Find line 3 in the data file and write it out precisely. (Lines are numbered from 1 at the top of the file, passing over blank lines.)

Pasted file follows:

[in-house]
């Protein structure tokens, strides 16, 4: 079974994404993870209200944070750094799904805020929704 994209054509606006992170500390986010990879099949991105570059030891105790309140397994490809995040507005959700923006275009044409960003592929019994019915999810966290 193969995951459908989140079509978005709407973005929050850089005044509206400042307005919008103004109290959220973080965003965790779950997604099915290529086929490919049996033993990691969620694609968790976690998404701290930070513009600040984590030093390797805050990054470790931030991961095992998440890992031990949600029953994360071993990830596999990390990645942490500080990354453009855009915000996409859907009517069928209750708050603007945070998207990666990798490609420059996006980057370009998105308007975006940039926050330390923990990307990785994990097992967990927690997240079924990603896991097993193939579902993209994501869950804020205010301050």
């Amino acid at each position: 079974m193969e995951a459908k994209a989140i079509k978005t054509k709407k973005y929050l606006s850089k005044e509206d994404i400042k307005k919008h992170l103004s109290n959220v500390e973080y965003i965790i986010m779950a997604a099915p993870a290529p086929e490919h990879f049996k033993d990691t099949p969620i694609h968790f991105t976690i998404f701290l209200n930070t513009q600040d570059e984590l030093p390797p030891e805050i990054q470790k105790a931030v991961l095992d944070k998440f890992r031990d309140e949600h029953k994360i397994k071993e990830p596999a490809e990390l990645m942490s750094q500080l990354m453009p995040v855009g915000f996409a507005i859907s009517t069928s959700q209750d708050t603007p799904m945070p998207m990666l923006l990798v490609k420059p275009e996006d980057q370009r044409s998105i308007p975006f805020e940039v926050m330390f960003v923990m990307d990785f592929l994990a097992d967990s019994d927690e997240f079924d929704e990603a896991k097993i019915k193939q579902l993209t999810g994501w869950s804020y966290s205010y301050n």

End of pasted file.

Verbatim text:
């Amino acid at each position: 079974m193969e995951a459908k994209a989140i079509k978005t054509k709407k973005y929050l606006s850089k005044e509206d994404i400042k307005k919008h992170l103004s109290n959220v500390e973080y965003i965790i986010m779950a997604a099915p993870a290529p086929e490919h990879f049996k033993d990691t099949p969620i694609h968790f991105t976690i998404f701290l209200n930070t513009q600040d570059e984590l030093p390797p030891e805050i990054q470790k105790a931030v991961l095992d944070k998440f890992r031990d309140e949600h029953k994360i397994k071993e990830p596999a490809e990390l990645m942490s750094q500080l990354m453009p995040v855009g915000f996409a507005i859907s009517t069928s959700q209750d708050t603007p799904m945070p998207m990666l923006l990798v490609k420059p275009e996006d980057q370009r044409s998105i308007p975006f805020e940039v926050m330390f960003v923990m990307d990785f592929l994990a097992d967990s019994d927690e997240f079924d929704e990603a896991k097993i019915k193939q579902l993209t999810g994501w869950s804020y966290s205010y301050n």